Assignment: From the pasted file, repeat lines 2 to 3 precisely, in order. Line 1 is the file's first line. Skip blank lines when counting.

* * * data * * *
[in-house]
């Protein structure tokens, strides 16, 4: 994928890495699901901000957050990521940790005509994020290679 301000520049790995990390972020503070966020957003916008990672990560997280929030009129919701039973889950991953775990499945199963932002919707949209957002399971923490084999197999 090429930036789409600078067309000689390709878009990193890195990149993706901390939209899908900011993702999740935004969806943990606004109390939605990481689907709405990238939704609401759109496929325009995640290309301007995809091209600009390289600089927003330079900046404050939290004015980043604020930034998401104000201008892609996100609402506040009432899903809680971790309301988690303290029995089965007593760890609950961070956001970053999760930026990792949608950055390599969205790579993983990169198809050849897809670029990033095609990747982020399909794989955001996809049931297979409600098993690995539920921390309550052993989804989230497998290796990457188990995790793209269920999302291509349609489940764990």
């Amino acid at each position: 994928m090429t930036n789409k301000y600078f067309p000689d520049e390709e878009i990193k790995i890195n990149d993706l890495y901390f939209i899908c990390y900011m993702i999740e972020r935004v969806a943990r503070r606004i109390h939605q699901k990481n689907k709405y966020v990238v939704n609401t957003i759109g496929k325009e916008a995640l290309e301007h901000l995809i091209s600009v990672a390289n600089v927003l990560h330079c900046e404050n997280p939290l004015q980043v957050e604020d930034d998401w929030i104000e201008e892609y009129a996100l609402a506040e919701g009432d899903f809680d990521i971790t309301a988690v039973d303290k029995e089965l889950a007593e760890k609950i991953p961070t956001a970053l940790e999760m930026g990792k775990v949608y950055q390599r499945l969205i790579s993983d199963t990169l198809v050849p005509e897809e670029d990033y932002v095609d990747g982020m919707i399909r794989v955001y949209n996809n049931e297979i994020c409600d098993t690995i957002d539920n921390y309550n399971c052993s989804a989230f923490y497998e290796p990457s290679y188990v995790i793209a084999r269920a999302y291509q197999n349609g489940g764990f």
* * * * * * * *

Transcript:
């Protein structure tokens, strides 16, 4: 994928890495699901901000957050990521940790005509994020290679 301000520049790995990390972020503070966020957003916008990672990560997280929030009129919701039973889950991953775990499945199963932002919707949209957002399971923490084999197999 090429930036789409600078067309000689390709878009990193890195990149993706901390939209899908900011993702999740935004969806943990606004109390939605990481689907709405990238939704609401759109496929325009995640290309301007995809091209600009390289600089927003330079900046404050939290004015980043604020930034998401104000201008892609996100609402506040009432899903809680971790309301988690303290029995089965007593760890609950961070956001970053999760930026990792949608950055390599969205790579993983990169198809050849897809670029990033095609990747982020399909794989955001996809049931297979409600098993690995539920921390309550052993989804989230497998290796990457188990995790793209269920999302291509349609489940764990």
């Amino acid at each position: 994928m090429t930036n789409k301000y600078f067309p000689d520049e390709e878009i990193k790995i890195n990149d993706l890495y901390f939209i899908c990390y900011m993702i999740e972020r935004v969806a943990r503070r606004i109390h939605q699901k990481n689907k709405y966020v990238v939704n609401t957003i759109g496929k325009e916008a995640l290309e301007h901000l995809i091209s600009v990672a390289n600089v927003l990560h330079c900046e404050n997280p939290l004015q980043v957050e604020d930034d998401w929030i104000e201008e892609y009129a996100l609402a506040e919701g009432d899903f809680d990521i971790t309301a988690v039973d303290k029995e089965l889950a007593e760890k609950i991953p961070t956001a970053l940790e999760m930026g990792k775990v949608y950055q390599r499945l969205i790579s993983d199963t990169l198809v050849p005509e897809e670029d990033y932002v095609d990747g982020m919707i399909r794989v955001y949209n996809n049931e297979i994020c409600d098993t690995i957002d539920n921390y309550n399971c052993s989804a989230f923490y497998e290796p990457s290679y188990v995790i793209a084999r269920a999302y291509q197999n349609g489940g764990f």